Your custom and support is hugely appreciated, whether you buy a set of Tail pipes, T-shirt or even a sticker and be sure to upload your pictures to our Facebook and Instagram pages using #cartunevw. 

If you have any other Cartune paraphernalia I'd love to see it. you can email me at: cartunevw@gmail.com

Thanks for reading! 


Martin.


the men behind cartune

Mike Griffin

I'll start with the founder/chairman of Cartune Mike Griffin. Little is currently known about Mike at the time of writing, as he unfortunately died not long ago. What is known is that Mike started out his career as an apprentice at Lagonda, but left after they were brought out by David Brown (Astom Martin DB). He then spent some time in the RAF, a spell as an engineer, then became an Austin Morris dealer. Eventually he would work in VW's technical service department and become workshop manager at VW's St John's Wood facility. By 1966 he had progressed to general service manager, effectively sorting out all VW's UK problems of a technical nature. During this time Mike was also an RAC scrutineer for rallying, so it was fair to say he many strings to his bow!

 As stated Cartune was started in 1960/1. This was from the Grenfell Road location. At this time they were very much supplying parts such as OJR disc brake conversions (wide 5) and MAG superchargers, so not yet producing Cartune parts. 1967 on wards is the bit we're most interested in as both businesses were launched simultaneously. It also seems Mike had a hand in AFN Porsche and National Benzole garages at sometime in the 70's. Little is then known about what Mike did in later years, but according to Facebook user Jimbob King, he was teaching mechanics at a college in the north east and finally would work for a rallying company called Triple 6 also based in Middlesbrough. Mike is pictured (centre) with Jack Charlton (left) and Ron Turnbull (Right).

Ron Turnbull

Ron Turnbull a Scotsman settled in Middlesbrough also served time in the RAF. Ron was also a keen rally enthusiast and had entered a Ford Prefect in a rally in Sestriere Italy. Ron also piloted two rally beetles for Cartune, one an Orange beetle as seen in Motorsport magazines June 1972 article and another white 1302s pictured above. These were both co driven with Russ Swift. If that name rings a bell, then you will better remember Russ as the famous stunt driver who has worked in many films, commercials and probably most memorably known as "that bloke that can parallel park a mini with the handbrake!"  He is pictured here on right of shot. Ron would eventually be headhunted by Griffin to take the reigns of his new Teesside dealership as he had already built a good reputation for himself at another dealership in the city. Ron really was the brains behind the meteoric rise of Cartune. The company regularly smashed sales targets and went from strength to strength. During his time at Cartune, Ron was fortunate enough to be invited to visit Wolfsburg to see the VW production line in action, it was no surprise to him that VW went on to be the giant that it is today. He also visited the Porsche factory at Stuttgart and met Ferry Porsche as well as being at the launch of the VW K70 on the banks of the river Danube, although Ron reckons they should have pushed them all in!! After Cartune, Ron set up Ron Turnbull garages, which still operate in Middlesbrough today and have always been a Volkswagen specialist. The reg number RON 234 seen on his rally cars can today be seen at the garage now on a VW Amarok. I found all of this out through Ron himself as I have been fortunate enough too be able to speak to him via the telephone and WhatsApp, which is even more remarkable as he is 80! Ron also kindly sent me many of the photos you see here and much more. I was also lucky enough to be sent one of the original Cartune 1200 decals which were fixed to the glove box of Cartune supplied beetles. You can find an in depth look at the 1200 under the feature cars heading.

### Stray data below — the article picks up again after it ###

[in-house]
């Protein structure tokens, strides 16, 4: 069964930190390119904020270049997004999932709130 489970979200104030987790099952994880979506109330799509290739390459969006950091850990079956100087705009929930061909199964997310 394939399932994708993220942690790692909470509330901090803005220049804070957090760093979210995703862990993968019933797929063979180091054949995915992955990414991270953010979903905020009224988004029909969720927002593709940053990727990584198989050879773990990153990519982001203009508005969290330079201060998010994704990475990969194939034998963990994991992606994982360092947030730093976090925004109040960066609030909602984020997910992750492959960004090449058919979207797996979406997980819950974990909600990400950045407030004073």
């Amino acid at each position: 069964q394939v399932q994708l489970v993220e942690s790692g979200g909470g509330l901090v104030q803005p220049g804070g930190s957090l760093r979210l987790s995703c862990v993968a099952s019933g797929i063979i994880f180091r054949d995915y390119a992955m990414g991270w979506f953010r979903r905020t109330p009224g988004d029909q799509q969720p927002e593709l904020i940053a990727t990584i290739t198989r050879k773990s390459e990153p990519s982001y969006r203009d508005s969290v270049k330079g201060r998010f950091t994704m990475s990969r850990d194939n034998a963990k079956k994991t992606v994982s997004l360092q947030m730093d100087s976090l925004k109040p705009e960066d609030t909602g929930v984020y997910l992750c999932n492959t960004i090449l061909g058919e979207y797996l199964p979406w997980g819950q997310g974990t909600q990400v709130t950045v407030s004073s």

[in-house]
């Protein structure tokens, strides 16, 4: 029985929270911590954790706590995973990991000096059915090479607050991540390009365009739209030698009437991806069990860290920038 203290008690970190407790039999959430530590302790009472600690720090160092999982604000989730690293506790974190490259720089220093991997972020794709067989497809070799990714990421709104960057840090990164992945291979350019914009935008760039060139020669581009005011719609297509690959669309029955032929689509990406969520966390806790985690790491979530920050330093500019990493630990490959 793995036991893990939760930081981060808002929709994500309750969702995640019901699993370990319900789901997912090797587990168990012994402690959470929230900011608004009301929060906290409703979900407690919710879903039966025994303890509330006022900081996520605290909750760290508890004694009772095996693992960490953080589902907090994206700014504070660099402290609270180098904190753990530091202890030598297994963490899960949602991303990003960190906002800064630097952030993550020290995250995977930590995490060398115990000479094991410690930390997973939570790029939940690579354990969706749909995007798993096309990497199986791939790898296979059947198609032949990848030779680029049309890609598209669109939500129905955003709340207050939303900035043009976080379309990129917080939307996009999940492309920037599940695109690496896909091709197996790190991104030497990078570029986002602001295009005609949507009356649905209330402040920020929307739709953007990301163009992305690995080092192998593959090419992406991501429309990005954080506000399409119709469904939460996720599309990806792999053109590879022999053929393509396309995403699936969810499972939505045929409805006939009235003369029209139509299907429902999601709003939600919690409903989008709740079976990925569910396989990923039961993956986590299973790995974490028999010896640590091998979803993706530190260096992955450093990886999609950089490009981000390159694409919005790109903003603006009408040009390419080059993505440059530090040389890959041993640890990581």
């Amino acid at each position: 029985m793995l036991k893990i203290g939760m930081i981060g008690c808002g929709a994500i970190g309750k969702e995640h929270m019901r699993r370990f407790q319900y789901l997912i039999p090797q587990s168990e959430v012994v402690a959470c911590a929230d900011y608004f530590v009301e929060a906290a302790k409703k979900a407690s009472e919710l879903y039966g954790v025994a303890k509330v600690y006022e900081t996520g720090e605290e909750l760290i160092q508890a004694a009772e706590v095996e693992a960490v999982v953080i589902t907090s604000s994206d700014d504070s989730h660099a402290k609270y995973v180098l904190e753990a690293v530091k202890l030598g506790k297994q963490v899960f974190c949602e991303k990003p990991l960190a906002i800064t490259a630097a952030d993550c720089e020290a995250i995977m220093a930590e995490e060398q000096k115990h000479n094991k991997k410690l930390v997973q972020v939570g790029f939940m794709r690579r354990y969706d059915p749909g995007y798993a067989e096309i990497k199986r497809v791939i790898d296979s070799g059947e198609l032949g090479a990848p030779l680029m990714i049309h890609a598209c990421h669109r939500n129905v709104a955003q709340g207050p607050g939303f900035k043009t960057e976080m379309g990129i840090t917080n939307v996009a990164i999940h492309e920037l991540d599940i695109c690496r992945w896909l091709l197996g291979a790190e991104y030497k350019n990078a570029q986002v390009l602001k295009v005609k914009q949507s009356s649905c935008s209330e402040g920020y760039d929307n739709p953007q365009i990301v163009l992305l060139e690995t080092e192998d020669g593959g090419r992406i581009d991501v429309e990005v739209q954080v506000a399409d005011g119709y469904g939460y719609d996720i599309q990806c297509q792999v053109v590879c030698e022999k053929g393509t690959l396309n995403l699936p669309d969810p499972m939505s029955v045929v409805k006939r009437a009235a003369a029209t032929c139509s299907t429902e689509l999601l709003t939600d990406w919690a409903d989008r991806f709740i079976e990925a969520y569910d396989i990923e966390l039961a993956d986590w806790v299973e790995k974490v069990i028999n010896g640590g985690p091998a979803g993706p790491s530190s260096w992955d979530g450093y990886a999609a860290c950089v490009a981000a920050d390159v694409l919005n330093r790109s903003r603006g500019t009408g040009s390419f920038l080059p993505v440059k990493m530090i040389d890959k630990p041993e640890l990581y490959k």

Roy Vaughn

Roy is someone I really don't know much about at all as he seems to be a much more elusive character. It certainly seems that Roy would be the Brains behind the Cartune Parts. He certainly was working alongside Griffin in the early days of Cartune from the Grenfell Road address and would become the director of the Ashford premises. It's Roy's signature that signs off on the official Cartune catalogue so his importance cannot be ignored. It appears it was Roy's knowledge of the Beetle that led to which parts were made. It was about improving the overall driveability, looks and performance of the Volkswagen, so if it was thought that a certain aspect could be improved, off they went into the workshop to set about it. Pictured is Roy on the left of shot next to Peter Denness (machine shop manager) and Alan Brown (apprentice). Out of shot on the picture is also Tony Brown (workshop foreman) and Graham Peacock (financial director). This picture was taken from Safter Motoring magazine in May 1970. I was put onto the article by Martin Peart, so thanks for that!